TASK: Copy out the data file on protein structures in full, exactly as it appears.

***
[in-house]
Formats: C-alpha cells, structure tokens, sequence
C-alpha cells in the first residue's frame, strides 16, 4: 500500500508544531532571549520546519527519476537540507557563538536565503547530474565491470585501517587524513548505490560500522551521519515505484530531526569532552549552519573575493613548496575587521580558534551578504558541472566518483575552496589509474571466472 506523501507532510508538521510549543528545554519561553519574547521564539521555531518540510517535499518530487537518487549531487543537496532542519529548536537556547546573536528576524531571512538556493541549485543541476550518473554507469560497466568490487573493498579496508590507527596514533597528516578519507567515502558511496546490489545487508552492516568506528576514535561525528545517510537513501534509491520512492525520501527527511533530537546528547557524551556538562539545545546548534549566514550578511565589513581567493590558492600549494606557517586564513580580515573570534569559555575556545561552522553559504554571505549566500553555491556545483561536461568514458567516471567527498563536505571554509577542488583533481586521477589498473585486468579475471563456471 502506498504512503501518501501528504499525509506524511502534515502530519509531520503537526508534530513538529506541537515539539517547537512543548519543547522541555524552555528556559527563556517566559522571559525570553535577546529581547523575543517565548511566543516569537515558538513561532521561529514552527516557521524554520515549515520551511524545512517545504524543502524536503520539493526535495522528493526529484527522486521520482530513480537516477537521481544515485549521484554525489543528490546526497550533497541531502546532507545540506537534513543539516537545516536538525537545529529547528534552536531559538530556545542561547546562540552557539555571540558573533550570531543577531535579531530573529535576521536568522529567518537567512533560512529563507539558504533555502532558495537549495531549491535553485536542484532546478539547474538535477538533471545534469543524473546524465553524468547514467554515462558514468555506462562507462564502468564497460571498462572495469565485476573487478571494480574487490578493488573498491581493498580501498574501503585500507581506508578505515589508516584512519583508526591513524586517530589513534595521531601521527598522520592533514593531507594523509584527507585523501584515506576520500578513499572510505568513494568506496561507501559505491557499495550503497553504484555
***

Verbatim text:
[in-house]
Formats: C-alpha cells, structure tokens, sequence
C-alpha cells in the first residue's frame, strides 16, 4: 500500500508544531532571549520546519527519476537540507557563538536565503547530474565491470585501517587524513548505490560500522551521519515505484530531526569532552549552519573575493613548496575587521580558534551578504558541472566518483575552496589509474571466472 506523501507532510508538521510549543528545554519561553519574547521564539521555531518540510517535499518530487537518487549531487543537496532542519529548536537556547546573536528576524531571512538556493541549485543541476550518473554507469560497466568490487573493498579496508590507527596514533597528516578519507567515502558511496546490489545487508552492516568506528576514535561525528545517510537513501534509491520512492525520501527527511533530537546528547557524551556538562539545545546548534549566514550578511565589513581567493590558492600549494606557517586564513580580515573570534569559555575556545561552522553559504554571505549566500553555491556545483561536461568514458567516471567527498563536505571554509577542488583533481586521477589498473585486468579475471563456471 502506498504512503501518501501528504499525509506524511502534515502530519509531520503537526508534530513538529506541537515539539517547537512543548519543547522541555524552555528556559527563556517566559522571559525570553535577546529581547523575543517565548511566543516569537515558538513561532521561529514552527516557521524554520515549515520551511524545512517545504524543502524536503520539493526535495522528493526529484527522486521520482530513480537516477537521481544515485549521484554525489543528490546526497550533497541531502546532507545540506537534513543539516537545516536538525537545529529547528534552536531559538530556545542561547546562540552557539555571540558573533550570531543577531535579531530573529535576521536568522529567518537567512533560512529563507539558504533555502532558495537549495531549491535553485536542484532546478539547474538535477538533471545534469543524473546524465553524468547514467554515462558514468555506462562507462564502468564497460571498462572495469565485476573487478571494480574487490578493488573498491581493498580501498574501503585500507581506508578505515589508516584512519583508526591513524586517530589513534595521531601521527598522520592533514593531507594523509584527507585523501584515506576520500578513499572510505568513494568506496561507501559505491557499495550503497553504484555